Thursday, June 21, 2007

And then there were none.

"The worst moment for the atheist is when he is really thankful and has nobody to thank."

I'm thankful for a lot of things in my life. To whom, I can't say. Why things are the way they are, I can't say. While the mind wrestles the point of whether I must believe in the religious entity that my parents genuinely believe in, and to their credit, have never forced me to believe, a part of me wishes that life, in all its glory, wasn't so purposeless, as it so probably seems.

A friend recently got cornered into admitting something that I suspect a lot of us secretly think. When I asked him if he believed in God (the use of upper case is what got resolved after much deliberation and no substantial conclusion) he vehemently confirmed. Having been in the process of reading a book called The God Delusion (I still am) I was stongly inclined to atheistic views. So I confronted him with all the arguments I had so freshly been armed with against the existence of his deity. Whatever he said in his support, I had an argument against. Somewhere, though, the argument deviated to the difference between luck and coincidence. And somehow, the fact that some people are lucky, and some are not, lead to the God Conclusion. He, however, countered his own statement by saying ultimately that 'luck is just coincidence in your favour.' By the end of it, he gave up, (partly, as you shall soon see) and said, "Look, I know there is no God!.." (wait, its not over) "....but I use the concept as a tool to keep myself on the right track."
Said I, "When you know and admit that yourself, why would you need a 'tool'."
And then I heard the earlier statement again and again in different ways.
Are many of us closet atheists?

Quoting Richard Dawkins:
"We are all atheists about most of the gods that humanity has ever believed in. Some of us just go one god further."
And then there were none.

7 comments:

The Mad Hatter said...

Good to see that the writer's block you were complaining about has been well and truly blown away. :)

Life for an atheist/agnostic doesn't have to be purposeless. *You* get to create meaning and purpose for yourself. That is usually a thoroughly uplifting and liberating realization. That's when you've really broken free.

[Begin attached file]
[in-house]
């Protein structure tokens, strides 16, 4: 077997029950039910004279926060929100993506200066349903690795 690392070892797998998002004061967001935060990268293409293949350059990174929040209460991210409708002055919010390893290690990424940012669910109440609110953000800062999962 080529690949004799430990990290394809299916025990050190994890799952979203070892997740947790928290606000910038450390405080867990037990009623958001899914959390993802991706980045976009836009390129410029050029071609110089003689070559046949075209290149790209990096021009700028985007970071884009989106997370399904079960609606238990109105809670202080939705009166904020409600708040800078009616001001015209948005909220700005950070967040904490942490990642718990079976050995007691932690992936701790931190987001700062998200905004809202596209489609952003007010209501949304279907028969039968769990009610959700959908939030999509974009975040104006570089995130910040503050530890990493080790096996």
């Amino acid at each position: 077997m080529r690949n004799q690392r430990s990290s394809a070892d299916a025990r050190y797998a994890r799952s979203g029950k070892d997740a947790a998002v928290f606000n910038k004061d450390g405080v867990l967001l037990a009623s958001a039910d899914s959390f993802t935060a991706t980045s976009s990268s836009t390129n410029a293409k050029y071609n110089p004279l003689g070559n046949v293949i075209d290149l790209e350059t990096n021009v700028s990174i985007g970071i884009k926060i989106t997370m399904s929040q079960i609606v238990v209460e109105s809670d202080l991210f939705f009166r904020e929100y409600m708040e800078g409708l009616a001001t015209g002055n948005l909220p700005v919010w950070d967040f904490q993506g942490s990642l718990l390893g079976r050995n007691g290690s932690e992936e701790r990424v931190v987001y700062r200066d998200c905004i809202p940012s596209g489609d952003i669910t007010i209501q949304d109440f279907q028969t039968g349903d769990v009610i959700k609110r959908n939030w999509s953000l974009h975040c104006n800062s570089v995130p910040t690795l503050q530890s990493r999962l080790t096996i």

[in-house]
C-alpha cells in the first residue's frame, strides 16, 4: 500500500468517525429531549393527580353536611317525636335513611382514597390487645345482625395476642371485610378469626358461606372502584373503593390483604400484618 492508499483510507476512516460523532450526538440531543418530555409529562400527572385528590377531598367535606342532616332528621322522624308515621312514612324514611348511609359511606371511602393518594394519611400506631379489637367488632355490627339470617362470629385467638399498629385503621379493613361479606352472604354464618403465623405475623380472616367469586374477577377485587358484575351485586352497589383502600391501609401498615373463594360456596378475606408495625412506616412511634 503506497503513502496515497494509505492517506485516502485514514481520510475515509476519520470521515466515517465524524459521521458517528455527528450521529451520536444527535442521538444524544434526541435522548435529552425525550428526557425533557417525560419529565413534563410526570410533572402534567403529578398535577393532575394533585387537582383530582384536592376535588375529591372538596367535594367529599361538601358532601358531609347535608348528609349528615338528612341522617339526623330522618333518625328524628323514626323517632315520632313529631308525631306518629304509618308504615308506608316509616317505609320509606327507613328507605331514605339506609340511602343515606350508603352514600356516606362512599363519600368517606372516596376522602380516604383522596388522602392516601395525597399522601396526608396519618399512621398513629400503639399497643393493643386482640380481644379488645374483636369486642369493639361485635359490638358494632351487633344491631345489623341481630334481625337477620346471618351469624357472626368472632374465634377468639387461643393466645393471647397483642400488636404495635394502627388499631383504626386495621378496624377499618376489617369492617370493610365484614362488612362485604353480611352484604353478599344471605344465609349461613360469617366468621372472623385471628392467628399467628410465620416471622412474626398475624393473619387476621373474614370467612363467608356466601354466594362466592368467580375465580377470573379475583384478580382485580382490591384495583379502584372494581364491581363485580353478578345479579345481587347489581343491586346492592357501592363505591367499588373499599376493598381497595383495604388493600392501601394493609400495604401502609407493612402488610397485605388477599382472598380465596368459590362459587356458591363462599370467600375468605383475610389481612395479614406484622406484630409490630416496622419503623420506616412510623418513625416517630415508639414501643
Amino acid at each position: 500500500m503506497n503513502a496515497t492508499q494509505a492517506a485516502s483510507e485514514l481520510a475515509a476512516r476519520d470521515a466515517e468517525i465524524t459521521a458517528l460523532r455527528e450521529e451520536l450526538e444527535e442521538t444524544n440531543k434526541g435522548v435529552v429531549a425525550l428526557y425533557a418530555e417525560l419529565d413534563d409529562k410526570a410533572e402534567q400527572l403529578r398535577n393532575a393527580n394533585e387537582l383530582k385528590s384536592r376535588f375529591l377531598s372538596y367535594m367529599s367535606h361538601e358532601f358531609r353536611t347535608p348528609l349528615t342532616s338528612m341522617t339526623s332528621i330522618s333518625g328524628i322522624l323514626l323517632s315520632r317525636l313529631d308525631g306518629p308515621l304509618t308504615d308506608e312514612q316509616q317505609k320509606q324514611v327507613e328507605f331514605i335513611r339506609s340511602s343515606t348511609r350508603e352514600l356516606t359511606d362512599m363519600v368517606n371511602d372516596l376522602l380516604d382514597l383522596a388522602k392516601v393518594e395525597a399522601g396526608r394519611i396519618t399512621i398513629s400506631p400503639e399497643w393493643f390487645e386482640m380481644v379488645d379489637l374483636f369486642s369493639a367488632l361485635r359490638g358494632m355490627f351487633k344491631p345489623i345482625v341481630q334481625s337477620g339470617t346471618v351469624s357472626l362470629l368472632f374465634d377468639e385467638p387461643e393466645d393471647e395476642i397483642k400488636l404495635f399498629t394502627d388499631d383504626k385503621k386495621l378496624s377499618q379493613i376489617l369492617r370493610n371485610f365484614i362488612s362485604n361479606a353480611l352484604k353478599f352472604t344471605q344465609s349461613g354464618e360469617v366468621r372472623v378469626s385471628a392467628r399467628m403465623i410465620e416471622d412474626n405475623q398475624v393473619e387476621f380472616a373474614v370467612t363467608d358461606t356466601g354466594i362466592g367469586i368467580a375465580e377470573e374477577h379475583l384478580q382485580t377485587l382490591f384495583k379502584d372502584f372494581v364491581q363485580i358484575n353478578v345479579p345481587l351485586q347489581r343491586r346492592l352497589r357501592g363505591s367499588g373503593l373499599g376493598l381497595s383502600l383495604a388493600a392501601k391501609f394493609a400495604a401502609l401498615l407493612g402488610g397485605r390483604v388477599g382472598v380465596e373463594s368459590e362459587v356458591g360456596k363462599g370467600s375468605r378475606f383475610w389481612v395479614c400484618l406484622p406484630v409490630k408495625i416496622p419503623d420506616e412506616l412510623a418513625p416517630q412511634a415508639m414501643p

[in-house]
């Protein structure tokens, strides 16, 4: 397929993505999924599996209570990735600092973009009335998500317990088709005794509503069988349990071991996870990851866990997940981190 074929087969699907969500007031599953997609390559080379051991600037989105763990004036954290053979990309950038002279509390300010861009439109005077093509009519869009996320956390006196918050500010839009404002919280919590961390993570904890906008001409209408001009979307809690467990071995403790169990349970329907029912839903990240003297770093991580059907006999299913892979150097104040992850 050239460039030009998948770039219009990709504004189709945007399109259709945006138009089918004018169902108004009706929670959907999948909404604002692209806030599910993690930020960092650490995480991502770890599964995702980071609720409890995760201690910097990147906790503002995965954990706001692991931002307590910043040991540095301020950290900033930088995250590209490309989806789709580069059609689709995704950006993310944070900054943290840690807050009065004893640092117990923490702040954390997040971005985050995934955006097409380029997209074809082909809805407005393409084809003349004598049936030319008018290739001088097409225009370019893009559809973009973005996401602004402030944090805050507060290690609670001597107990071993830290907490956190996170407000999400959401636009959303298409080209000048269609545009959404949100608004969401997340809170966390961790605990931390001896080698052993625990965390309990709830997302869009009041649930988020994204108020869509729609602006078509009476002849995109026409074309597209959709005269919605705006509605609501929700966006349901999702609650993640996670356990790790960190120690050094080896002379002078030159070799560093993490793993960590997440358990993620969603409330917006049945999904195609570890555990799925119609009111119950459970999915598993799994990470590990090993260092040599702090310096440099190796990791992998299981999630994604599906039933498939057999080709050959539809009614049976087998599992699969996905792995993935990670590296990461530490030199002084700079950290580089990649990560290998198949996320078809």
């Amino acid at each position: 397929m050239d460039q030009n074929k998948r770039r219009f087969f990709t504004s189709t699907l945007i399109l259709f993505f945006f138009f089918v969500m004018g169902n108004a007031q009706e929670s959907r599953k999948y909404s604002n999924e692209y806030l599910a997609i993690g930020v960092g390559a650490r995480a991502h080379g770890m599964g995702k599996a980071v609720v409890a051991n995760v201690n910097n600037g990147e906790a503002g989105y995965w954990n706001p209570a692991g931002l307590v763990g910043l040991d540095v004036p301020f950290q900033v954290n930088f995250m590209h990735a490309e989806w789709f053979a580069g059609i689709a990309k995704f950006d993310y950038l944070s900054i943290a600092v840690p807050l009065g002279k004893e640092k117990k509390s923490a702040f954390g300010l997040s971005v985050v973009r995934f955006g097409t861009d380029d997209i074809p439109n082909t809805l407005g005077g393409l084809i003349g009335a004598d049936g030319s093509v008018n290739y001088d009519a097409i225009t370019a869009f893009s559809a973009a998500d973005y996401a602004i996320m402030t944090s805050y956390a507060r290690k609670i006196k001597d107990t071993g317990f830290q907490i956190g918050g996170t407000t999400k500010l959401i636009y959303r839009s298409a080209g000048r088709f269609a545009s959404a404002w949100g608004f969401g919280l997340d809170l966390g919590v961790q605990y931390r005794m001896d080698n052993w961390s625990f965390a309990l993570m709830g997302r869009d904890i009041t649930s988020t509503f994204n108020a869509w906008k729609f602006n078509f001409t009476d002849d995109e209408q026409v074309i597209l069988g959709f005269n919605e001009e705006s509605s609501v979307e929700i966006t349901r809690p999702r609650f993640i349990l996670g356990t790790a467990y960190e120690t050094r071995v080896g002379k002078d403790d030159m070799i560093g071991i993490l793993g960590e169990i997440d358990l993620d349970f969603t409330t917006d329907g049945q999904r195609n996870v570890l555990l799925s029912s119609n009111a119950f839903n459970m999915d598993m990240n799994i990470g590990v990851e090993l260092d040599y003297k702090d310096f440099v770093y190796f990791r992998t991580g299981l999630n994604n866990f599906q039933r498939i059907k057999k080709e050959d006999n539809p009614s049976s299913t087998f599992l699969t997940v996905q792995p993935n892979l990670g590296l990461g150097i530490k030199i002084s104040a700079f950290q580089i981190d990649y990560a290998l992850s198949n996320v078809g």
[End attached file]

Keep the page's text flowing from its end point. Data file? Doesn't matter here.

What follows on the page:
You've got to have the said realization by yourself, though; it doesn't sound half as powerful it really is when someone else tries to tell you.

desh said...

finding god is somethng that google cant answer :|
but about god i am confused, its kind of a discrete existence about him/her, a debate which is endless and confusing

Ranjit said...

What can you say about a society that says that God is dead and Elvis is alive?

Irv Kupcinet

Suprita said...

The last quote is awesome.

Now that you mention it, most of us probably are "closet atheists". I just need to believe in miracles. Need to know somebody is always there. Always watching. Gives me a lot of strength and comfort. And since it helps.. What's wrong in believing, is my stand. And I'm a little scared of bad things happening if I don't believe.

If one is scared of disrespecting God for fear of luck suddenly turning bad.. Does that make him a theist?

Suprita said...

The first quote is mind blowing too.

Rach said...

@suprita: Does it really help? The strength and comfort that you get as a result of believing in a god, who also apparently lets the world have war and cancer and loss of loved ones...you get the drift. How does that comfort you?

lets see... said...

I believe it is the quest for reasons that ultimately to the concept of God. That it got mutated into an entity to fear and seek out for guidance ,is but dilution of its original purpose. Luck after all plays a big part in our daily lives, and to explain this phenomenon, we say "God knows"